I eked out another fifteen minutes of agonizing selection. Oh, the things I put back, hoping other hands would find and cherish them! My bag, ironically, held a biography of Wollstonecraft, whose name I’d borrowed to sign in. I also saved Lillian Hellman’s Life. Volumes of Willa Cather were hidden in my bag. I had all of Herrick’s poems. I had the nonsense verses of Edward Lear. I had a GK Chesterton omnibus, and I had a volume or two by Kay Boyle.

And I hadn’t been able to keep myself from saving An Episode of Sparrows, by Rumer Godden. It had been one of my mother’s favorite books.

I knew it was time to go when Janelle, the library’s director, walked by and coughed discreetly. I bundled everything into my bag; it was heavy and clumsy. I wrestled it to the door of the room, and I stood looking at the silent books I left behind. I saluted them; I wished them the redemption I couldn’t offer.

I wanted to say I’d be back, but I knew it was a promise I probably couldn’t keep.

I retraced my steps and hurried out the library exit. My bag set off the meep meep meep of the alarm.

I kept walking.

I didn’t stop until I’d reached my car, popped open the trunk, and gently pushed my bag full of refugees into its darkness.

I locked my car, and I went back to work, trying to be normal, trying to forget that hidden cargo. At odd times I would remember, though–I’d think about the book that had been so handled and used, read time and again, that its cover was separating from its binding. THAT book, flung onto a discard table.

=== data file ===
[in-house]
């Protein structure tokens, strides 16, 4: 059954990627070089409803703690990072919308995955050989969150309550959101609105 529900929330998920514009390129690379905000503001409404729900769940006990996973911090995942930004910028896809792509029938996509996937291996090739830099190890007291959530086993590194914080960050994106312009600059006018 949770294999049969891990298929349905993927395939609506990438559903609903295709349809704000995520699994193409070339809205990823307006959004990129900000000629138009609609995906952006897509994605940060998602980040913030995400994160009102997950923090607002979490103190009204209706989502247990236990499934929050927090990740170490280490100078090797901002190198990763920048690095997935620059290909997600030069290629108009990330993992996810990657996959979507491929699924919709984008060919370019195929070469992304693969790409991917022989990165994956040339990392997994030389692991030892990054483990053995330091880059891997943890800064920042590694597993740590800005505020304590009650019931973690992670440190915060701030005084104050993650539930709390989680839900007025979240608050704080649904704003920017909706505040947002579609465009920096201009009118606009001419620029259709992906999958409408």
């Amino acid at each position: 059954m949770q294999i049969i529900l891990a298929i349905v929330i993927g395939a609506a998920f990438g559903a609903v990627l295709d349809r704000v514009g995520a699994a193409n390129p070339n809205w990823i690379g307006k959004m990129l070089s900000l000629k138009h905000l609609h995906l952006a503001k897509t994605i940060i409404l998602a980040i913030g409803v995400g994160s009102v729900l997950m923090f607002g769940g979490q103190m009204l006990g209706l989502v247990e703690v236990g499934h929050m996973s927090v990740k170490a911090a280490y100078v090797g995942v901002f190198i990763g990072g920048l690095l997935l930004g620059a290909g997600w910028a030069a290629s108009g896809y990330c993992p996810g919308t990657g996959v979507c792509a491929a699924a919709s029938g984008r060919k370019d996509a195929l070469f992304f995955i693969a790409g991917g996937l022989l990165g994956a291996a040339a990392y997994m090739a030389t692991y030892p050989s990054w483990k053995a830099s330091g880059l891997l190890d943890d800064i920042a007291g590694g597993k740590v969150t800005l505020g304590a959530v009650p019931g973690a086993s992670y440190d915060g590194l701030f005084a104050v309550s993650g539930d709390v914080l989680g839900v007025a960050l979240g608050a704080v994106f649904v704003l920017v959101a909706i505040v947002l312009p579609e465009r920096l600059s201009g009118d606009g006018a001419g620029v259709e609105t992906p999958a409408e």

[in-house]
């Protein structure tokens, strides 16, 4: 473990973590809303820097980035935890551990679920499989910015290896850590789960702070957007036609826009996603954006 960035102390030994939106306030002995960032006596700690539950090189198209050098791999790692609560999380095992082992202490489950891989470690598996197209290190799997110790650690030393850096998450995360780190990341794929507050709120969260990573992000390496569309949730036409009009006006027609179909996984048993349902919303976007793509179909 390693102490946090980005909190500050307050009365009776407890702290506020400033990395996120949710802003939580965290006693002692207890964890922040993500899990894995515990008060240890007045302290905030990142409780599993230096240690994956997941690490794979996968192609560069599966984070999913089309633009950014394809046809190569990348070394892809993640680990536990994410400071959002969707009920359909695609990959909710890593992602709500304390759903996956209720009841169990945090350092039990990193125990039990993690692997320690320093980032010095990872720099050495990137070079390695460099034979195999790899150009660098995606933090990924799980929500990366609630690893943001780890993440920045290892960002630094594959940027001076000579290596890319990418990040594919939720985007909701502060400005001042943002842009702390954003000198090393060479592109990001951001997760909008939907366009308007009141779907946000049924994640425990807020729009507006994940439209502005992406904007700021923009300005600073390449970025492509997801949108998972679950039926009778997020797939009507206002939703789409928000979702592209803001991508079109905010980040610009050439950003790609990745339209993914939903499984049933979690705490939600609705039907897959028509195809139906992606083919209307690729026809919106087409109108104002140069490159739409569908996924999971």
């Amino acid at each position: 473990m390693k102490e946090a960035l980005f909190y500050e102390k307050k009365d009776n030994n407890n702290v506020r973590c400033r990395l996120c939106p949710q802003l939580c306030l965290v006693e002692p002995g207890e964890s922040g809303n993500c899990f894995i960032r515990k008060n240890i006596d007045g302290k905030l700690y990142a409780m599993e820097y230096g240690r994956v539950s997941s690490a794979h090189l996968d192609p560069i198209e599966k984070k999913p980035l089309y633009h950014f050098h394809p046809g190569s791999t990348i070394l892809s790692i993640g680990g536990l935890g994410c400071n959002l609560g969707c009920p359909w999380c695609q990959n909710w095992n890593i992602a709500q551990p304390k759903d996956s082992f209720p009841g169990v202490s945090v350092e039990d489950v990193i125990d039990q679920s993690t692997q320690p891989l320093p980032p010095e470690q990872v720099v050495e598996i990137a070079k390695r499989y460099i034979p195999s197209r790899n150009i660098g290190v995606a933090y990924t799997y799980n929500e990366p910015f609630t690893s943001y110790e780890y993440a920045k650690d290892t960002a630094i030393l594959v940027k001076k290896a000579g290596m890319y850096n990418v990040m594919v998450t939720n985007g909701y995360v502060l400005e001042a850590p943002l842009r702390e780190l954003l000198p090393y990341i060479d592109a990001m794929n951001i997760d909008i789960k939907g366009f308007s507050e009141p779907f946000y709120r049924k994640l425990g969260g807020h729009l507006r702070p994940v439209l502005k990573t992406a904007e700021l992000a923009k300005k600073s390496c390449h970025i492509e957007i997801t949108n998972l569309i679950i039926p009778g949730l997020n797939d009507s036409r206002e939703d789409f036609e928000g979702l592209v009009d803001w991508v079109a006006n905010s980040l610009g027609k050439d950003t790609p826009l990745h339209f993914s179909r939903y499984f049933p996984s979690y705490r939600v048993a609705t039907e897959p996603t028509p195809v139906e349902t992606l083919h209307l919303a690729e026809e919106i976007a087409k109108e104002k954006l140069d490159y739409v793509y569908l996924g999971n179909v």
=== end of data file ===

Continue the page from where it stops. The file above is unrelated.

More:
Was that sadder, I debated with myself, than the pristine book, twenty years old, whose ‘date due’ card revealed it had never been checked out?

What is worse, I’d debate, book abuse or book neglect? I would ponder; I would be paralyzed by sadness.

And then the phone would ring, and I would be compelled to shake it off and trudge through my daily commitments.

My son helped me drag the bag into the house when I got home from work, and he gently unpacked the volumes onto the dining room table.

My husband came home just as we were surveying the stacks; it seemed like a healthy rescue there on my modest table, but I couldn’t stop thinking of those left behind.

“Oh,” sighed Mark, “what have you done?”

I shrugged, my eyes on the books.

“We’ve talked about this,” he began, but his voice was gentle.

I snaked out a hand; I plucked a biography of Teddy Roosevelt from the top of a stack. I thrust it at him.

Mark took the book, and he gave me an agonized look. And then he went to sit in the reading chair and pore through the  table of contents.


We worked the rescued books into the shelves; the resident books sighed and shuffled and made reluctant but understanding room. I went to chop onions for the stir fry, leaving them to work things out.

Later that night, when Mark and the boy were both long in bed, I stood in the doorway of the living room and listened. The new books were softly anxious.

What will she….???

No worries, whispered the resident volumes. They all love books here.

I felt an expulsion of relief from the newcomers.

Then: Will she READ us? asked a plaintive little voice.